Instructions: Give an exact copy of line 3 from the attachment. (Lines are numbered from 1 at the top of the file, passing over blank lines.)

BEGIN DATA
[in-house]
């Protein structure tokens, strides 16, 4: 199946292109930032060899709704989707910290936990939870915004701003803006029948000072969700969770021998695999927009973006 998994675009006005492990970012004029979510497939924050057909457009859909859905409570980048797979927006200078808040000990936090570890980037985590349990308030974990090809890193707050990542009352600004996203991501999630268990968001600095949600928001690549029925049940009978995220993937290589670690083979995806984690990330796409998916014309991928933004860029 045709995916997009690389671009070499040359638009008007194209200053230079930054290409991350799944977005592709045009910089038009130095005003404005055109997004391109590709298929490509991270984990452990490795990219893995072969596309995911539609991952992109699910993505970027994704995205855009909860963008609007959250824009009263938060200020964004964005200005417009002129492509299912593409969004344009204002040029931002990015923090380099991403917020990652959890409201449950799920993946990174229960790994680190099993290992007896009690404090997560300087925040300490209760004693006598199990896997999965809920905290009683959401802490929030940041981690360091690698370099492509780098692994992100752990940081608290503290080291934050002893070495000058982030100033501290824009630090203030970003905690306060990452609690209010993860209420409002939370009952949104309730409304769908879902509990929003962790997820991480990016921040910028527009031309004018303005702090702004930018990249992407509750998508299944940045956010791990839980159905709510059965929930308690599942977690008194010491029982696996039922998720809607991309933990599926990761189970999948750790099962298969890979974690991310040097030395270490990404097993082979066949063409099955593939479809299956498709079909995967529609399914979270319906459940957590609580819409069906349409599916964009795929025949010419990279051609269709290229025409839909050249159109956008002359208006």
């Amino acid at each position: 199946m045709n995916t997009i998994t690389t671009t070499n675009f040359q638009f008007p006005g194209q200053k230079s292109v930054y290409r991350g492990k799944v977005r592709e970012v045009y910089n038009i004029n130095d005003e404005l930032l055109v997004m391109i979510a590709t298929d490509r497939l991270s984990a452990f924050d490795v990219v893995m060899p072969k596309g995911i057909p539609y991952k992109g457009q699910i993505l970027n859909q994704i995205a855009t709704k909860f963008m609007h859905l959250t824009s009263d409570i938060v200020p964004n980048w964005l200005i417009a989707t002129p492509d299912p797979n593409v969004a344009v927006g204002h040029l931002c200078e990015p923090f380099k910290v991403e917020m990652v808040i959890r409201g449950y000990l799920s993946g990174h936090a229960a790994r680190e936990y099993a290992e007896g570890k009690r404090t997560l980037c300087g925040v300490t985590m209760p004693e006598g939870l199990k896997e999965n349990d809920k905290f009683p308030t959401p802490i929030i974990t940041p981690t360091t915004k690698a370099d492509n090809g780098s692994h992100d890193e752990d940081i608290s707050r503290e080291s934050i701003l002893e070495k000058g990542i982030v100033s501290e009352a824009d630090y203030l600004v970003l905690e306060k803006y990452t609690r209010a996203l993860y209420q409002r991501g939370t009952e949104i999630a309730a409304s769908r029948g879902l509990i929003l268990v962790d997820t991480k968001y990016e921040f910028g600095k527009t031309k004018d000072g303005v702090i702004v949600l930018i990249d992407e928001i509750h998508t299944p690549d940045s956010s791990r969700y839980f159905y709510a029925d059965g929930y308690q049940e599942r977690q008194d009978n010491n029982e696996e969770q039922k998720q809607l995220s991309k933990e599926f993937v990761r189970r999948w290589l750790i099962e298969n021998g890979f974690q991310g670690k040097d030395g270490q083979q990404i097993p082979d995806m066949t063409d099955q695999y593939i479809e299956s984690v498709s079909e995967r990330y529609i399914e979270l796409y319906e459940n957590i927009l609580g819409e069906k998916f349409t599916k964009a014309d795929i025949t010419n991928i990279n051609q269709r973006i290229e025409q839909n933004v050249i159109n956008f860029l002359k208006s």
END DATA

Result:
């Amino acid at each position: 199946m045709n995916t997009i998994t690389t671009t070499n675009f040359q638009f008007p006005g194209q200053k230079s292109v930054y290409r991350g492990k799944v977005r592709e970012v045009y910089n038009i004029n130095d005003e404005l930032l055109v997004m391109i979510a590709t298929d490509r497939l991270s984990a452990f924050d490795v990219v893995m060899p072969k596309g995911i057909p539609y991952k992109g457009q699910i993505l970027n859909q994704i995205a855009t709704k909860f963008m609007h859905l959250t824009s009263d409570i938060v200020p964004n980048w964005l200005i417009a989707t002129p492509d299912p797979n593409v969004a344009v927006g204002h040029l931002c200078e990015p923090f380099k910290v991403e917020m990652v808040i959890r409201g449950y000990l799920s993946g990174h936090a229960a790994r680190e936990y099993a290992e007896g570890k009690r404090t997560l980037c300087g925040v300490t985590m209760p004693e006598g939870l199990k896997e999965n349990d809920k905290f009683p308030t959401p802490i929030i974990t940041p981690t360091t915004k690698a370099d492509n090809g780098s692994h992100d890193e752990d940081i608290s707050r503290e080291s934050i701003l002893e070495k000058g990542i982030v100033s501290e009352a824009d630090y203030l600004v970003l905690e306060k803006y990452t609690r209010a996203l993860y209420q409002r991501g939370t009952e949104i999630a309730a409304s769908r029948g879902l509990i929003l268990v962790d997820t991480k968001y990016e921040f910028g600095k527009t031309k004018d000072g303005v702090i702004v949600l930018i990249d992407e928001i509750h998508t299944p690549d940045s956010s791990r969700y839980f159905y709510a029925d059965g929930y308690q049940e599942r977690q008194d009978n010491n029982e696996e969770q039922k998720q809607l995220s991309k933990e599926f993937v990761r189970r999948w290589l750790i099962e298969n021998g890979f974690q991310g670690k040097d030395g270490q083979q990404i097993p082979d995806m066949t063409d099955q695999y593939i479809e299956s984690v498709s079909e995967r990330y529609i399914e979270l796409y319906e459940n957590i927009l609580g819409e069906k998916f349409t599916k964009a014309d795929i025949t010419n991928i990279n051609q269709r973006i290229e025409q839909n933004v050249i159109n956008f860029l002359k208006s």